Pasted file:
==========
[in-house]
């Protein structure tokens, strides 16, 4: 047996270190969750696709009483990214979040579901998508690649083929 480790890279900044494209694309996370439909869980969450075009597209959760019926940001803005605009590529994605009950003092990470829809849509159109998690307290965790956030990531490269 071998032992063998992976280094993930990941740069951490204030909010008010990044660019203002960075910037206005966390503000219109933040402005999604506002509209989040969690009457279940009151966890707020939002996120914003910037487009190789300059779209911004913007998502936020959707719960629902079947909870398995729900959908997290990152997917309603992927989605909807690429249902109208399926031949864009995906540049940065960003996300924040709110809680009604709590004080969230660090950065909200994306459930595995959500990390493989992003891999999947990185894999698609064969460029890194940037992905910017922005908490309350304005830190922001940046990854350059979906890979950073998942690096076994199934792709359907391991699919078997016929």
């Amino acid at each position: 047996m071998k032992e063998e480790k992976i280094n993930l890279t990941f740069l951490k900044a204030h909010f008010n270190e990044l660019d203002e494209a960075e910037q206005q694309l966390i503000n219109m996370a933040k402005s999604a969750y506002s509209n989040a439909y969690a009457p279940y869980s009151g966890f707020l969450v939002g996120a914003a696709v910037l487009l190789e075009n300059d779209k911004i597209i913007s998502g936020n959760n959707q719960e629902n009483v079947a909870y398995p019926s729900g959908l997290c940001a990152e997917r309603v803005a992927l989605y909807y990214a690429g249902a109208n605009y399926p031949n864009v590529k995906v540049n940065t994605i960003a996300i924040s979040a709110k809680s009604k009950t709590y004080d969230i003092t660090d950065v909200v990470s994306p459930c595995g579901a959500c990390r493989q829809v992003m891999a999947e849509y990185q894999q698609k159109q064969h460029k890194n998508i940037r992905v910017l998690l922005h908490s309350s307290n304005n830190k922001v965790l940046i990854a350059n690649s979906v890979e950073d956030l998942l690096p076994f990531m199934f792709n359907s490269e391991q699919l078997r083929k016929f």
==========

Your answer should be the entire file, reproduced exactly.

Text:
[in-house]
């Protein structure tokens, strides 16, 4: 047996270190969750696709009483990214979040579901998508690649083929 480790890279900044494209694309996370439909869980969450075009597209959760019926940001803005605009590529994605009950003092990470829809849509159109998690307290965790956030990531490269 071998032992063998992976280094993930990941740069951490204030909010008010990044660019203002960075910037206005966390503000219109933040402005999604506002509209989040969690009457279940009151966890707020939002996120914003910037487009190789300059779209911004913007998502936020959707719960629902079947909870398995729900959908997290990152997917309603992927989605909807690429249902109208399926031949864009995906540049940065960003996300924040709110809680009604709590004080969230660090950065909200994306459930595995959500990390493989992003891999999947990185894999698609064969460029890194940037992905910017922005908490309350304005830190922001940046990854350059979906890979950073998942690096076994199934792709359907391991699919078997016929």
């Amino acid at each position: 047996m071998k032992e063998e480790k992976i280094n993930l890279t990941f740069l951490k900044a204030h909010f008010n270190e990044l660019d203002e494209a960075e910037q206005q694309l966390i503000n219109m996370a933040k402005s999604a969750y506002s509209n989040a439909y969690a009457p279940y869980s009151g966890f707020l969450v939002g996120a914003a696709v910037l487009l190789e075009n300059d779209k911004i597209i913007s998502g936020n959760n959707q719960e629902n009483v079947a909870y398995p019926s729900g959908l997290c940001a990152e997917r309603v803005a992927l989605y909807y990214a690429g249902a109208n605009y399926p031949n864009v590529k995906v540049n940065t994605i960003a996300i924040s979040a709110k809680s009604k009950t709590y004080d969230i003092t660090d950065v909200v990470s994306p459930c595995g579901a959500c990390r493989q829809v992003m891999a999947e849509y990185q894999q698609k159109q064969h460029k890194n998508i940037r992905v910017l998690l922005h908490s309350s307290n304005n830190k922001v965790l940046i990854a350059n690649s979906v890979e950073d956030l998942l690096p076994f990531m199934f792709n359907s490269e391991q699919l078997r083929k016929f």